One of the mysteries of the English language finally explained.
A source of energy, such as light or sound, which can be regarded as having negligible dimensions.
- ‘Illuminance is the measurement of how bright a point source of light appears to the eye.’
- ‘Whenever an advancing wavefront of light encounters a barrier in which there is a hole, this hole acts as if it were a point source of light, with radiation of the same wavelength moving beyond the barrier away from the hole.’
- ‘He also studied catacaustic curves in 1682, these being the envelope of light rays emitted from a point source after reflection from a given curve.’
- ‘Young placed a screen with two pin holes in it in front of a point source of light.’
- ‘That is why we often speak of the planetary ‘disk’ in astronomy: even under slight magnification the human eye interprets a planet as a 2 dimensional source of light and not a point source.’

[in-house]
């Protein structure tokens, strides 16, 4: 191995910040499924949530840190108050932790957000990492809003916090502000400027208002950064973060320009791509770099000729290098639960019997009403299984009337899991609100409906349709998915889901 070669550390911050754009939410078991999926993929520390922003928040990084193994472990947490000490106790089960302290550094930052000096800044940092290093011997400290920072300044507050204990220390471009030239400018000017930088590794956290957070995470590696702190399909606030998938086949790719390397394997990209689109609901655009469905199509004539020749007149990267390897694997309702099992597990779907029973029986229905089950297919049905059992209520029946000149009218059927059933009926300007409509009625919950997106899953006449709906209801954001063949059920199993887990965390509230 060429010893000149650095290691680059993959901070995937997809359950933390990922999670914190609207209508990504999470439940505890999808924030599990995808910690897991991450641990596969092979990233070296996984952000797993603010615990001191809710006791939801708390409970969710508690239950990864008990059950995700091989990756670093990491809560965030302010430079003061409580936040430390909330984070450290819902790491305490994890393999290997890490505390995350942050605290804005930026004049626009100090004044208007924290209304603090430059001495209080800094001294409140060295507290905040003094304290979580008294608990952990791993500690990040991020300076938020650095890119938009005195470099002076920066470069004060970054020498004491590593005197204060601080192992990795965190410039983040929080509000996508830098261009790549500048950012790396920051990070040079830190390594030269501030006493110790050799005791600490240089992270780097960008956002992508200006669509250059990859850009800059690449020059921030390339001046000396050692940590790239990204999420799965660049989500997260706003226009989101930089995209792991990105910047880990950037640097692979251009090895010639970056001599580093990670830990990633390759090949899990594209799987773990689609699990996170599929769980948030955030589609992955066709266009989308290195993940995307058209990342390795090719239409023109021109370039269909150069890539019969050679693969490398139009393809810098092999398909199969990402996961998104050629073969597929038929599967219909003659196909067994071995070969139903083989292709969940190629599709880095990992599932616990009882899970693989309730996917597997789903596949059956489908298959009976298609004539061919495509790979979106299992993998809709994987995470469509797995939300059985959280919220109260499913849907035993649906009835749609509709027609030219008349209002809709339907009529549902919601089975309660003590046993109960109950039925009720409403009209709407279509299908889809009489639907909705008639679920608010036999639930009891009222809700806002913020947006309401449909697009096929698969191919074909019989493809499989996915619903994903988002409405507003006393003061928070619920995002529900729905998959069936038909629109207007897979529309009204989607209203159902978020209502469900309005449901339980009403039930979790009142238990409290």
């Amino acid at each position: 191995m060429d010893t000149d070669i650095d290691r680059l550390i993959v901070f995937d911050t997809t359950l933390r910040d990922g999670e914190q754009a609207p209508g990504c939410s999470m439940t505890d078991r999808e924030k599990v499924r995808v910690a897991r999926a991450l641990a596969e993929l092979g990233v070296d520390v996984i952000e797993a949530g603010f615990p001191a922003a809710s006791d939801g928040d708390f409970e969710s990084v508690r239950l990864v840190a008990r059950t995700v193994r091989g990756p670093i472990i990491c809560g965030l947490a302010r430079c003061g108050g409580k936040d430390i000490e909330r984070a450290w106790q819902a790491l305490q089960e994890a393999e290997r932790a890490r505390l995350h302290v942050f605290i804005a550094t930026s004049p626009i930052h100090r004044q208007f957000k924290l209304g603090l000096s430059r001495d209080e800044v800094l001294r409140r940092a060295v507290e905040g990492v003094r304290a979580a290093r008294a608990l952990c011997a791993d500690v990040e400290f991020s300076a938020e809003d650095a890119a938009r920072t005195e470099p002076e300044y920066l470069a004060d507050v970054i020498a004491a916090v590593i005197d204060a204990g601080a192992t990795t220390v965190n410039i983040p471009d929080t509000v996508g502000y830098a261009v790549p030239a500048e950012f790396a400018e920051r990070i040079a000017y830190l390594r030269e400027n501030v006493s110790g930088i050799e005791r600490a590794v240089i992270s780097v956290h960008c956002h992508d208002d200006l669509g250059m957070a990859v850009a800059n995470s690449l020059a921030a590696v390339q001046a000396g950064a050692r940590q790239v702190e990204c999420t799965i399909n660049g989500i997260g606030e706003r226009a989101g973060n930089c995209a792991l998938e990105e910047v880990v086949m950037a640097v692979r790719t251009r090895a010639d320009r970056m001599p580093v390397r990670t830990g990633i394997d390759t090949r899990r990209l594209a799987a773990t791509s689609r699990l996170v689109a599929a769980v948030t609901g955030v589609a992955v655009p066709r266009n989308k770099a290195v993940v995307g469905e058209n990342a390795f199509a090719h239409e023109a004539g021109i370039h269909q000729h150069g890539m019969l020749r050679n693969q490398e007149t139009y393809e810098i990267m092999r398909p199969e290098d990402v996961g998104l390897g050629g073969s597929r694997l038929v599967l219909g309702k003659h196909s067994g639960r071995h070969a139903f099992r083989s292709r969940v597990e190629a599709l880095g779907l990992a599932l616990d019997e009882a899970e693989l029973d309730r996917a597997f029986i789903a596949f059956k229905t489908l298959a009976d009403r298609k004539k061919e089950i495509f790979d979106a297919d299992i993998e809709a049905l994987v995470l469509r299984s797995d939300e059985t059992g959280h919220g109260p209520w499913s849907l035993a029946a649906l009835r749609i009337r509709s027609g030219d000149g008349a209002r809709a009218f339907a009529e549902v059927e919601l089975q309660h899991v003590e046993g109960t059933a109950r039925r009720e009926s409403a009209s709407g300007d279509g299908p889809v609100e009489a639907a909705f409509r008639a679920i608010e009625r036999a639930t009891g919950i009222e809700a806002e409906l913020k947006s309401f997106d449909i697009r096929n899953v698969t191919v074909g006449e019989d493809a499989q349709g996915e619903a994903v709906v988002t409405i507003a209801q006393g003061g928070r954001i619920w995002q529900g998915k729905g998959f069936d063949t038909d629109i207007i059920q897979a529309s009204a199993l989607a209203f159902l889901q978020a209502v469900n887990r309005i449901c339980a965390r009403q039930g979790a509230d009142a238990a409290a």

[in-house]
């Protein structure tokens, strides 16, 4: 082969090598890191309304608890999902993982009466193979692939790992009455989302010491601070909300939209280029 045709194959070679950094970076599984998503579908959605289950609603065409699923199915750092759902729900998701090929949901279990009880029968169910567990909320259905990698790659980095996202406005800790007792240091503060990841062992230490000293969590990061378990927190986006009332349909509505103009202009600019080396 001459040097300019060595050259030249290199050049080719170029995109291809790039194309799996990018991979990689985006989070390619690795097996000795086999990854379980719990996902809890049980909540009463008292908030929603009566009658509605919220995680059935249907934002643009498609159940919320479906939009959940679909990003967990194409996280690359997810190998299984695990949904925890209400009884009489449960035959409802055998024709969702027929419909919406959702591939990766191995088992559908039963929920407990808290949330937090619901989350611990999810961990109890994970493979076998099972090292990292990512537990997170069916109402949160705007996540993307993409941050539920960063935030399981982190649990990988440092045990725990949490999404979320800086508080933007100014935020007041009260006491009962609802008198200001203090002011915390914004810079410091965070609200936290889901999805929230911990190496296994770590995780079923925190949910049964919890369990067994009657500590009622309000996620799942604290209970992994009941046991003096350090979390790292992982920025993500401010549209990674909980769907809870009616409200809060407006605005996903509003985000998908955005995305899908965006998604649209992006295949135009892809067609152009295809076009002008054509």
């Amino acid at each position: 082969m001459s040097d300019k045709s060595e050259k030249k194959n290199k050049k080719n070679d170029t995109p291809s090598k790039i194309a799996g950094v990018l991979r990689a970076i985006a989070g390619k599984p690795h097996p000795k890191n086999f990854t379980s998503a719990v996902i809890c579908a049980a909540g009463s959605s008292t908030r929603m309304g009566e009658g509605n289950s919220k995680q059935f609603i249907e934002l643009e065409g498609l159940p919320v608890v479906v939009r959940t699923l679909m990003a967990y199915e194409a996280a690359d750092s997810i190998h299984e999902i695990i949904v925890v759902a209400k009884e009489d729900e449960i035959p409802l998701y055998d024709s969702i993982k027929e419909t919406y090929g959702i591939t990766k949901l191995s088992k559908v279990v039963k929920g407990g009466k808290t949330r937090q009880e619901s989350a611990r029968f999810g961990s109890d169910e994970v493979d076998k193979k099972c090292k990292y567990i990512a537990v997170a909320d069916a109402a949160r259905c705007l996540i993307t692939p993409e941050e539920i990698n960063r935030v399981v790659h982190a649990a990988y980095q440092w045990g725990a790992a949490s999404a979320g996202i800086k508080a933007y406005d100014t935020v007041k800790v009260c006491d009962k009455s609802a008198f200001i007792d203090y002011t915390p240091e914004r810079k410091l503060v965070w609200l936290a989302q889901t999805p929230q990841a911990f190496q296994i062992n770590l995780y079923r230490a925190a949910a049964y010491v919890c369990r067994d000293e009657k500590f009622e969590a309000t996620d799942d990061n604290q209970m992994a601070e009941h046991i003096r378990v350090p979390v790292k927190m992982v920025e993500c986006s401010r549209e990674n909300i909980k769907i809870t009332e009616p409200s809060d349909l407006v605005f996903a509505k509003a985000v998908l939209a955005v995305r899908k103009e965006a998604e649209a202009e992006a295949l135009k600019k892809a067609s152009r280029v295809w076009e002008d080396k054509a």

2A localized and stationary source of pollution.Compare with non-point source
- ‘The simulation showed that under still and convective conditions the vapours emitted by a point source rapidly form stationary envelopes around the leaves.’
- ‘He said regional council staff had concluded that the discharges would be a very high point source for several potentially toxic metals and dioxins.’
- ‘If the pesticide - toxic by definition - got into the stream, didn't the spray nozzle on the helicopter count as a point source of pollution, just like a factory pipe?’
- ‘The data show that as part of the recent economic collapse in Russia, mineral extraction activities have decreased substantially, as have the major point sources of pollution in the Lake Imandra watershed.’
- ‘However, in a British study in which the authors compared a population living around a point source of air pollution with a control population, no increase in the prevalence of low birth-weight was evident in the polluted area.’
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